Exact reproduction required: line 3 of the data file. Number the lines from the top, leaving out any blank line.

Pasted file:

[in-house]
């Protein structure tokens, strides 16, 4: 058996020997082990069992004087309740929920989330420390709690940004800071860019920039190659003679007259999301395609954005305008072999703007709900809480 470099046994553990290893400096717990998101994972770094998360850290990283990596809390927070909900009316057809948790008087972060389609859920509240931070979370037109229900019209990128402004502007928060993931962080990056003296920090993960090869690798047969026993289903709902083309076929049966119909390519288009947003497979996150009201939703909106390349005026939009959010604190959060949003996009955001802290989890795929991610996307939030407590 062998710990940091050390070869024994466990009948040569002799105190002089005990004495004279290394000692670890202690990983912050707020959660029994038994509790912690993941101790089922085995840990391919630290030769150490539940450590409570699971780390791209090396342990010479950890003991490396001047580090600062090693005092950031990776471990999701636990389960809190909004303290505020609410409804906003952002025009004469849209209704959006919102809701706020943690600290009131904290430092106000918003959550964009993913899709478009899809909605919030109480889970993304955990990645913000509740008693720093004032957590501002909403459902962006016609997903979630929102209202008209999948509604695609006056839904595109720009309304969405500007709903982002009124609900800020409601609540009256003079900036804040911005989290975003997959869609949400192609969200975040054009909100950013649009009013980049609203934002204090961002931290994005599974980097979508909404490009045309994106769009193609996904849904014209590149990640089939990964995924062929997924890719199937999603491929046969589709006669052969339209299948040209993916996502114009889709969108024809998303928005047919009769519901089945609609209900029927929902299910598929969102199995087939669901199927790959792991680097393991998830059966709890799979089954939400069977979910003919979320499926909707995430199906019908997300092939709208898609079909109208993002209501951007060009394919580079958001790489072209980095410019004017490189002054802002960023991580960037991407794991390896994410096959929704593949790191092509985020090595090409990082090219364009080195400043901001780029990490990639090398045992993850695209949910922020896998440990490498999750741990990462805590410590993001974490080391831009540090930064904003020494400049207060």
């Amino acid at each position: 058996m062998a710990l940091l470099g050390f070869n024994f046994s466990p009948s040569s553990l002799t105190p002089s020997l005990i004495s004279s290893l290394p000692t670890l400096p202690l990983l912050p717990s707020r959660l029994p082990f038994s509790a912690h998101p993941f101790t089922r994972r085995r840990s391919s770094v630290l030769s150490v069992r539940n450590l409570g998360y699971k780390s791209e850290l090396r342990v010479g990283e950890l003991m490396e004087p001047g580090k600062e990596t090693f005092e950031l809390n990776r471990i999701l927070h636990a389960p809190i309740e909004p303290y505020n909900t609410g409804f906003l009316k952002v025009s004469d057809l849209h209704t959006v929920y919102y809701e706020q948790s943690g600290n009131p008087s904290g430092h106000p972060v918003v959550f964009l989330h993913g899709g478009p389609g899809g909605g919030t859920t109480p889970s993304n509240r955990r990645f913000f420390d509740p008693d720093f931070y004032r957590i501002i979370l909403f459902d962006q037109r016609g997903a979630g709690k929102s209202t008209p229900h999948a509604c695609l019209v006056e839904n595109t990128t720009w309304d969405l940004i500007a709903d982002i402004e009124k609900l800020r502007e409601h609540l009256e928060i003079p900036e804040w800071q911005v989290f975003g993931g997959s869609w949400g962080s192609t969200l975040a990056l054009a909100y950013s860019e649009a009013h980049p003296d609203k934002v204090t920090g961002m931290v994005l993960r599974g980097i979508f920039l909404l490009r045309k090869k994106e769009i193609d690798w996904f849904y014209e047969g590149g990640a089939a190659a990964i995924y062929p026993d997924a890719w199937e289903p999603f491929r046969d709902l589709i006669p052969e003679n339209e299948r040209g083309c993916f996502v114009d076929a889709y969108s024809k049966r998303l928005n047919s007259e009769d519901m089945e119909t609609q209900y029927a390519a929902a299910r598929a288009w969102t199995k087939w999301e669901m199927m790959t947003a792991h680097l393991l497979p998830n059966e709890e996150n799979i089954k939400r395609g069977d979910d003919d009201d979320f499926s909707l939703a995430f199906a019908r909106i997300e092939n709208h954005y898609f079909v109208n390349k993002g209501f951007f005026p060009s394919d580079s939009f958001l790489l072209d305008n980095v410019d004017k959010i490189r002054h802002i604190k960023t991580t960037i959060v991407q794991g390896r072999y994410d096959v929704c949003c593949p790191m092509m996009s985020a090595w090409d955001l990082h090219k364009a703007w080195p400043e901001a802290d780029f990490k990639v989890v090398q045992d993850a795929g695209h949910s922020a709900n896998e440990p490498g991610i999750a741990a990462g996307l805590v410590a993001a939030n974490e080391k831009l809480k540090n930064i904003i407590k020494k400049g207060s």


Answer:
């Amino acid at each position: 058996m062998a710990l940091l470099g050390f070869n024994f046994s466990p009948s040569s553990l002799t105190p002089s020997l005990i004495s004279s290893l290394p000692t670890l400096p202690l990983l912050p717990s707020r959660l029994p082990f038994s509790a912690h998101p993941f101790t089922r994972r085995r840990s391919s770094v630290l030769s150490v069992r539940n450590l409570g998360y699971k780390s791209e850290l090396r342990v010479g990283e950890l003991m490396e004087p001047g580090k600062e990596t090693f005092e950031l809390n990776r471990i999701l927070h636990a389960p809190i309740e909004p303290y505020n909900t609410g409804f906003l009316k952002v025009s004469d057809l849209h209704t959006v929920y919102y809701e706020q948790s943690g600290n009131p008087s904290g430092h106000p972060v918003v959550f964009l989330h993913g899709g478009p389609g899809g909605g919030t859920t109480p889970s993304n509240r955990r990645f913000f420390d509740p008693d720093f931070y004032r957590i501002i979370l909403f459902d962006q037109r016609g997903a979630g709690k929102s209202t008209p229900h999948a509604c695609l019209v006056e839904n595109t990128t720009w309304d969405l940004i500007a709903d982002i402004e009124k609900l800020r502007e409601h609540l009256e928060i003079p900036e804040w800071q911005v989290f975003g993931g997959s869609w949400g962080s192609t969200l975040a990056l054009a909100y950013s860019e649009a009013h980049p003296d609203k934002v204090t920090g961002m931290v994005l993960r599974g980097i979508f920039l909404l490009r045309k090869k994106e769009i193609d690798w996904f849904y014209e047969g590149g990640a089939a190659a990964i995924y062929p026993d997924a890719w199937e289903p999603f491929r046969d709902l589709i006669p052969e003679n339209e299948r040209g083309c993916f996502v114009d076929a889709y969108s024809k049966r998303l928005n047919s007259e009769d519901m089945e119909t609609q209900y029927a390519a929902a299910r598929a288009w969102t199995k087939w999301e669901m199927m790959t947003a792991h680097l393991l497979p998830n059966e709890e996150n799979i089954k939400r395609g069977d979910d003919d009201d979320f499926s909707l939703a995430f199906a019908r909106i997300e092939n709208h954005y898609f079909v109208n390349k993002g209501f951007f005026p060009s394919d580079s939009f958001l790489l072209d305008n980095v410019d004017k959010i490189r002054h802002i604190k960023t991580t960037i959060v991407q794991g390896r072999y994410d096959v929704c949003c593949p790191m092509m996009s985020a090595w090409d955001l990082h090219k364009a703007w080195p400043e901001a802290d780029f990490k990639v989890v090398q045992d993850a795929g695209h949910s922020a709900n896998e440990p490498g991610i999750a741990a990462g996307l805590v410590a993001a939030n974490e080391k831009l809480k540090n930064i904003i407590k020494k400049g207060s």